• If the Offence occurred in circumstances of aggravation, or
  • If the offender is armed with a dangerous or offensive weapon (or pretends to be), a maximum penalty of 14 years imprisonment applies.
  • If the offender is armed, and the Offence occurred in circumstances of aggravation, the maximum penalty for such is imprisonment for life.

Offences of Receiving stolen property

If you receive property or proceeds of a property that is obtained through;

  • Illegal means (indictable acts) or
  • Offences that would constitute so within WA,
  • Acts that was an offence in the place it was committed,
  • Knew they obtained through any indictable or illegal actions,

The Court will convict you of the indictable Offence that led to receiving such property. The Court will sentence such offender to;

  • The penalty stipulated for illegally obtaining that property (original stealing offence), or14 years imprisonment (depending on the lesser one) Or,
  • A 14-year imprisonment term.

To prove the receiving of anything, the prosecutor must show that the;

  • The accused person either alone or jointly, had the item in their possession, or,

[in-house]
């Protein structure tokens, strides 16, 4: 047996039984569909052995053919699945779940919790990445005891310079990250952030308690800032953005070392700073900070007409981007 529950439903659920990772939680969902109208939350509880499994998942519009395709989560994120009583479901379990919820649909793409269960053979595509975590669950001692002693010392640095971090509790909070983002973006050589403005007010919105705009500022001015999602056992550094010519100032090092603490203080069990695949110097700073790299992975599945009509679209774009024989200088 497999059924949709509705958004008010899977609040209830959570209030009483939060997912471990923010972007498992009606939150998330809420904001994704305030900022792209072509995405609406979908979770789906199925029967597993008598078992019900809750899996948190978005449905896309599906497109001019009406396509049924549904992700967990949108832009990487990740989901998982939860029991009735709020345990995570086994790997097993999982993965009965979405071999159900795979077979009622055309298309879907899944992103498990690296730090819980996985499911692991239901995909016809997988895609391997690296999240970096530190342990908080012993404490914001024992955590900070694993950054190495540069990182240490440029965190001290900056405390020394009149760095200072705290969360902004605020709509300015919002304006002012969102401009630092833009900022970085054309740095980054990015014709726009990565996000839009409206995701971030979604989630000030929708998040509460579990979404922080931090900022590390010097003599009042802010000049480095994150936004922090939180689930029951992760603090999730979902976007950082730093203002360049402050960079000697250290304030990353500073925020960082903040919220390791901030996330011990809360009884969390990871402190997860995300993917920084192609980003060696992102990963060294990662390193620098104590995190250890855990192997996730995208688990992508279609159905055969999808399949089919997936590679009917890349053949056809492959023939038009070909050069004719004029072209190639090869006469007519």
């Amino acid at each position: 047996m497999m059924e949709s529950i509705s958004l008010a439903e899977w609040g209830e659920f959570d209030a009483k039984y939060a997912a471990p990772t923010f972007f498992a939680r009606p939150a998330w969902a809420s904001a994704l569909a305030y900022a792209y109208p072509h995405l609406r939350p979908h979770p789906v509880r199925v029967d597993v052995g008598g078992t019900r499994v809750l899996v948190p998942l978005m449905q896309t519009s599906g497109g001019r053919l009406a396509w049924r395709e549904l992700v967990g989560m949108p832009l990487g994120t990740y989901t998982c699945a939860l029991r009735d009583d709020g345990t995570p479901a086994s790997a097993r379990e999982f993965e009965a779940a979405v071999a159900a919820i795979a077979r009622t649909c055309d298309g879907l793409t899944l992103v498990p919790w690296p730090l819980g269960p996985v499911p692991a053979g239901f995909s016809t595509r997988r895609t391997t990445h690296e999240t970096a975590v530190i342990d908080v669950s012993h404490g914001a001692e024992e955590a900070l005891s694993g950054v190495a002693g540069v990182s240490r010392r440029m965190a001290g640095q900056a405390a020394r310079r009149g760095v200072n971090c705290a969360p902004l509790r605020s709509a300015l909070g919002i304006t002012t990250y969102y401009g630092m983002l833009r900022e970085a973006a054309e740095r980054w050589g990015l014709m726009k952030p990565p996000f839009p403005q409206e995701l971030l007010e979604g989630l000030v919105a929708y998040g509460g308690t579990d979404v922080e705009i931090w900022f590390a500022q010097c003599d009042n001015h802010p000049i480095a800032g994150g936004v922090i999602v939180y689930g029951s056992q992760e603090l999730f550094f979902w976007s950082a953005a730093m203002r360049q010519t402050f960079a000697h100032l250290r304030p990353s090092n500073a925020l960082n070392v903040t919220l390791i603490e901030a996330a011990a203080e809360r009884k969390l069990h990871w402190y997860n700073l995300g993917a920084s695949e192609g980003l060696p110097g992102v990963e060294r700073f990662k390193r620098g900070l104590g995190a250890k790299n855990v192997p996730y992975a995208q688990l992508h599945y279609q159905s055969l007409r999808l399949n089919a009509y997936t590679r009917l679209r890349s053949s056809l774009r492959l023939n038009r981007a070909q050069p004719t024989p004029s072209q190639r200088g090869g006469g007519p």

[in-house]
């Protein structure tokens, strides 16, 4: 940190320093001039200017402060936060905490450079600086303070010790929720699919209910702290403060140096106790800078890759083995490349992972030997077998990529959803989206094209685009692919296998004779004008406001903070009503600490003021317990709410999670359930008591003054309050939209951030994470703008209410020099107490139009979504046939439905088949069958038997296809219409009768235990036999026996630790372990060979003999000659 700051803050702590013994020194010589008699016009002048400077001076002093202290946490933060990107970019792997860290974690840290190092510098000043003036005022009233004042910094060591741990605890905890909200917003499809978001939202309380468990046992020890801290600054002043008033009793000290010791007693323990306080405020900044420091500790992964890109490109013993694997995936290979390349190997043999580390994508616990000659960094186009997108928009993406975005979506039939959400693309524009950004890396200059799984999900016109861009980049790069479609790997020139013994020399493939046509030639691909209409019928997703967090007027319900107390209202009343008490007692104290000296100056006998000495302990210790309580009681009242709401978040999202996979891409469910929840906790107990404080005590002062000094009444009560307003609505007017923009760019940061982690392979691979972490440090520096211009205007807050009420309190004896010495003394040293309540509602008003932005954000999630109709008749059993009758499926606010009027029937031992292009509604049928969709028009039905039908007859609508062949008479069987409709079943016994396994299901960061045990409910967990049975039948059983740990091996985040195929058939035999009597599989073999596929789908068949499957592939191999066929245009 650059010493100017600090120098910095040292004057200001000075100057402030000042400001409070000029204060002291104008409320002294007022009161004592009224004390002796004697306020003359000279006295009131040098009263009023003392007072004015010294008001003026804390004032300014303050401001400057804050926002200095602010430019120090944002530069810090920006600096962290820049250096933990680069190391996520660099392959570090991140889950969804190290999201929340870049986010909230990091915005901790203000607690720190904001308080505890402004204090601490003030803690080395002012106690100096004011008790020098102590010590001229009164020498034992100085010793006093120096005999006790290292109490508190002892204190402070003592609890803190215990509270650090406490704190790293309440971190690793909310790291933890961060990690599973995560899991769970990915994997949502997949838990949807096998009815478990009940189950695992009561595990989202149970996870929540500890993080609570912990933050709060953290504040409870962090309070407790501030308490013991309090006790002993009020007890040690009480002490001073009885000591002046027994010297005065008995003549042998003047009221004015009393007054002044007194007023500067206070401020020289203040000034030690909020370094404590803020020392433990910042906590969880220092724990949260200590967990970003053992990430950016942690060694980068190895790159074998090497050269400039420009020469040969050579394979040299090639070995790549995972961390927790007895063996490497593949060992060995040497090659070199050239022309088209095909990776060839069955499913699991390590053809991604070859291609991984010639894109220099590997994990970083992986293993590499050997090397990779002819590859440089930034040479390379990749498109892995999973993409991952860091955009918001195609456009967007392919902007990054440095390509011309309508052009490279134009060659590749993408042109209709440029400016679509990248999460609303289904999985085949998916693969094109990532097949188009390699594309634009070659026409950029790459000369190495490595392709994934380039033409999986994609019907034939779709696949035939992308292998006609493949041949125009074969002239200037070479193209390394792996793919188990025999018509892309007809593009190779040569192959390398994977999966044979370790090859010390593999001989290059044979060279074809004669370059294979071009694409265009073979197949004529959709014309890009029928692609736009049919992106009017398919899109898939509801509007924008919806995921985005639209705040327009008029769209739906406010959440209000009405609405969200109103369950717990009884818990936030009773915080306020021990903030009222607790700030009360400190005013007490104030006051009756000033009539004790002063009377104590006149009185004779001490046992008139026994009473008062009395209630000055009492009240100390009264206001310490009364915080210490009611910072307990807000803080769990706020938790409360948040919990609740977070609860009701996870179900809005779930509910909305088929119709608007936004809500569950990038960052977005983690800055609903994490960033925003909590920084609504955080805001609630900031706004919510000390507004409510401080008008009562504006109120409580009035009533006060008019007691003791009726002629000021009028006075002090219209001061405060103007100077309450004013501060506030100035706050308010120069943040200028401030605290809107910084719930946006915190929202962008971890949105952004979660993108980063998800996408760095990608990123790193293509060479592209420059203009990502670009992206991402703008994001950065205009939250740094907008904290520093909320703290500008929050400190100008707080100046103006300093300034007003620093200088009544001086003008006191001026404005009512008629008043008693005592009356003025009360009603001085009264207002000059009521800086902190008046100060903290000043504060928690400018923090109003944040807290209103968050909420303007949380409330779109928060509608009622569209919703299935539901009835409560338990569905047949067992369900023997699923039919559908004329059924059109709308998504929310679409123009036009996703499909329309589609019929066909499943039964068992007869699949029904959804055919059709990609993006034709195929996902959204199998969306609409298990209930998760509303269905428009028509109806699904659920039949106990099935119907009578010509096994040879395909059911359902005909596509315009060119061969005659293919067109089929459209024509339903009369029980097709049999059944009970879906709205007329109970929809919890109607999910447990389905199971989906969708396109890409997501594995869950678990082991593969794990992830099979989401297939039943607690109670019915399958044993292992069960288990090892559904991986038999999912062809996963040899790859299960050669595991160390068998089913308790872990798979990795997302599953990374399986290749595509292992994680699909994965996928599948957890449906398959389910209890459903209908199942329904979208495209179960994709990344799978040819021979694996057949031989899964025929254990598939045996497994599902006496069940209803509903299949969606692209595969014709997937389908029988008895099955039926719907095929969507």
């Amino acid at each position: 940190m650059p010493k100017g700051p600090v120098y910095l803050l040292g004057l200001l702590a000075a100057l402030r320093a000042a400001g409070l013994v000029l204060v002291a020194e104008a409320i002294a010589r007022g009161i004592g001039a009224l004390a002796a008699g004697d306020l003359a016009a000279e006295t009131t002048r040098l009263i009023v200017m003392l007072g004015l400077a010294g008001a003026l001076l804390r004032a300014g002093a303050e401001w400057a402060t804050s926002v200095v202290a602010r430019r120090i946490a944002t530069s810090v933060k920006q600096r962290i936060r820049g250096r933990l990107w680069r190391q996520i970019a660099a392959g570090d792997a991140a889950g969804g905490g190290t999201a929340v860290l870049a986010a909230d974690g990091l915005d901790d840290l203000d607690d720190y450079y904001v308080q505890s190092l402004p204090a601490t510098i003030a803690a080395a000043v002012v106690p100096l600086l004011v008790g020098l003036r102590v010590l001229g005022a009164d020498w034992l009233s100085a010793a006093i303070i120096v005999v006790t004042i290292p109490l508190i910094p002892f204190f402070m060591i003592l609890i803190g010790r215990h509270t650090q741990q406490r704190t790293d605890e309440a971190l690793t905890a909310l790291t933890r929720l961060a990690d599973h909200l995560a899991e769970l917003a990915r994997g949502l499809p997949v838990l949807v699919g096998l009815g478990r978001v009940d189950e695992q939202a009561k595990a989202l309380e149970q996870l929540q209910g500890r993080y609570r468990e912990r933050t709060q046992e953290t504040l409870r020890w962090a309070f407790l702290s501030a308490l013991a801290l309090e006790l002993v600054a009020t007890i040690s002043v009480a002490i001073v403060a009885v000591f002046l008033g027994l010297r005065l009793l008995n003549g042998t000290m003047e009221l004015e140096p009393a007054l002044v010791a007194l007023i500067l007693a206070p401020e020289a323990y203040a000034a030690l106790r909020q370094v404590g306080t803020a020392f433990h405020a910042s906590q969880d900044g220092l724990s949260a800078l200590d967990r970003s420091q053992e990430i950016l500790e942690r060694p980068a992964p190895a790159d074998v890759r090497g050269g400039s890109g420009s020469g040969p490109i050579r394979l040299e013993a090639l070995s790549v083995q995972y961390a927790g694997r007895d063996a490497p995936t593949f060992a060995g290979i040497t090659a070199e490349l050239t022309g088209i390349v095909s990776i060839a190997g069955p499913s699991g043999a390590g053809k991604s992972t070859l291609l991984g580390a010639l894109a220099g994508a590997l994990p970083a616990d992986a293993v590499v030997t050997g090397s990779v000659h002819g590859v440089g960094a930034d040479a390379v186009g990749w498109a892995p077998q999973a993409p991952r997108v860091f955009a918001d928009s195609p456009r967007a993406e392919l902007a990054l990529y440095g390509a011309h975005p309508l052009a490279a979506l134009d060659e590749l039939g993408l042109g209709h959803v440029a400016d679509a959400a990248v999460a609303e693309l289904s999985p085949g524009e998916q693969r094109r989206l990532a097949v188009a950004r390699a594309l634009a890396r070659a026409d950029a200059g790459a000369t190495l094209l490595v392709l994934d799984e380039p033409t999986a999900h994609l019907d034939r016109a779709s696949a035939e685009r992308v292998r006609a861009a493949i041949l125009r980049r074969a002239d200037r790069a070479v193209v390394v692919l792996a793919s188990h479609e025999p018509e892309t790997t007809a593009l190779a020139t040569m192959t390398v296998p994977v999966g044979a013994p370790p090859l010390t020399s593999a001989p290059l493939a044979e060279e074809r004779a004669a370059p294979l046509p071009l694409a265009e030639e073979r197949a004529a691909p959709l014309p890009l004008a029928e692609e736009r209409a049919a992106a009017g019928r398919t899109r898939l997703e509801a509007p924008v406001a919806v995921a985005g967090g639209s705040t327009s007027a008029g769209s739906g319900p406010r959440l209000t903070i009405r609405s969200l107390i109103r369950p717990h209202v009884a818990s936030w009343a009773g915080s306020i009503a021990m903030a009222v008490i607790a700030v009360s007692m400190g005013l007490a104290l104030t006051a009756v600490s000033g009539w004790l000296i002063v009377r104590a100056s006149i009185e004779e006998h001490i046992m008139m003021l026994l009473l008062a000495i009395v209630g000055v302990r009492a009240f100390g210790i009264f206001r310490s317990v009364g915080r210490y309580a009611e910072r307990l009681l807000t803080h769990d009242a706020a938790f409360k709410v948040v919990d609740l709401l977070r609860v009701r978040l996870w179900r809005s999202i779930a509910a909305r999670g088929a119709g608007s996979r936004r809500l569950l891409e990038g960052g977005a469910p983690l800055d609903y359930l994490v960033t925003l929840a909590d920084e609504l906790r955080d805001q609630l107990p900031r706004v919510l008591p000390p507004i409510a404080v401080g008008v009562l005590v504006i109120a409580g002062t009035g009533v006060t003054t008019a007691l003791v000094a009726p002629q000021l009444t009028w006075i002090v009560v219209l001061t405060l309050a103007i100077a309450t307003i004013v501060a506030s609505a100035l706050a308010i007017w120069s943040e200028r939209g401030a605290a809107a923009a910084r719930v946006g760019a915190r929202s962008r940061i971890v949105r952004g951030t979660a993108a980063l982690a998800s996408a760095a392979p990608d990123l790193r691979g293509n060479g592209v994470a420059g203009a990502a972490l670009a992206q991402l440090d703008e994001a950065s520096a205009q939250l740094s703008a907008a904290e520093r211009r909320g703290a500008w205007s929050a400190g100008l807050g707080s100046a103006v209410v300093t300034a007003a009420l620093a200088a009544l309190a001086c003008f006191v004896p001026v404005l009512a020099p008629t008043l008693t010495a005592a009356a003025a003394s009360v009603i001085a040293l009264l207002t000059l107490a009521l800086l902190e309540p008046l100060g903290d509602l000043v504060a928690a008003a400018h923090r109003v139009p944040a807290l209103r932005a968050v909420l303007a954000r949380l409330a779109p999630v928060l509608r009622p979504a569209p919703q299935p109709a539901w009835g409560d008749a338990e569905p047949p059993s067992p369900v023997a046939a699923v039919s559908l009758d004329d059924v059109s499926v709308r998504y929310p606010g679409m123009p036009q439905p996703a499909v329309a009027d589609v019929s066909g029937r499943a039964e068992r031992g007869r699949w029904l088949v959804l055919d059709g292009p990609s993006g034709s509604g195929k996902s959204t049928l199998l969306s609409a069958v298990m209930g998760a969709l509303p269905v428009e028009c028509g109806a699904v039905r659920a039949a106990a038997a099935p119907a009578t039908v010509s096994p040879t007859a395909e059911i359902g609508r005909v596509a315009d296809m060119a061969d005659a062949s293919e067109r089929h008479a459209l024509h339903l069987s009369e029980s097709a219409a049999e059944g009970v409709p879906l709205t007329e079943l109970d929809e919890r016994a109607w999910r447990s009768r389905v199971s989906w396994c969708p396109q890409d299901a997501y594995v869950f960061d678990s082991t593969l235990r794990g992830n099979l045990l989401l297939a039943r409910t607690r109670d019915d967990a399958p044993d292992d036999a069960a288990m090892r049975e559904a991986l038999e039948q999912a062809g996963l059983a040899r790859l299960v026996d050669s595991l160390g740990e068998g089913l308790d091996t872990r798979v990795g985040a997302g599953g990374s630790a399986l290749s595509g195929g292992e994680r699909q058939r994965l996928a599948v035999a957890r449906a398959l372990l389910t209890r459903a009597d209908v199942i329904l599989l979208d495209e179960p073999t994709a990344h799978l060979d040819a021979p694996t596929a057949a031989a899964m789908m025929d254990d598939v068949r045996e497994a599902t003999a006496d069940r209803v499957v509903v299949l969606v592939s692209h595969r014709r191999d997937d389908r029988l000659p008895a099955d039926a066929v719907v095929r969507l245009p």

• Helped in concealing it or disposing of it.

Receiving after the (illegal) change of ownership

When a thing has been obtained through any;

  • Criminal act constituting an indictable offence, or
  • Employing an act done elsewhere that would be an indictable offence and,
  • It is an offence under the laws in force in the place where it is done, and another person subsequently acquired a lawful title to it. It is not considered an offence, even though the receiver knows that someone previously owned the item.

Demanding property with threats and intent to steal

Under Section 396 of the Act; the penalty for such crime is 3-year imprisonment, and its illegal actions include;

Any person who, with a plan to steal

Demands it from another with threats of any injury, or,

Allows some harm of any kind to be caused to the victim if the demand does not comply.

Burglary Offences

Section 401 of the Criminal Code defines a Burglary offence as actions including any of these actions;

  • Enters a place of another person illegally,
  • Is in a place (home, shop, properties, etc.) of another person without their consent,
  • Intent and attempt to commit the Offence in that place.

Burglary offences are prosecuted as a case with aggravation.

The cases for aggravation of such offences include circumstances where the accused;

  • Is, or pretends to be armed with a dangerous offensive weapon;
  • Is, or pretends to "have" of explosives;
  • Is in the company of other persons;
  • Does bodily harm to any person;
  • Threatens to kill or injure any person;
  • Detains any person; and
  • Knew, or should know immediately before the Offence, that there were other people in that place (other than any co-offenders).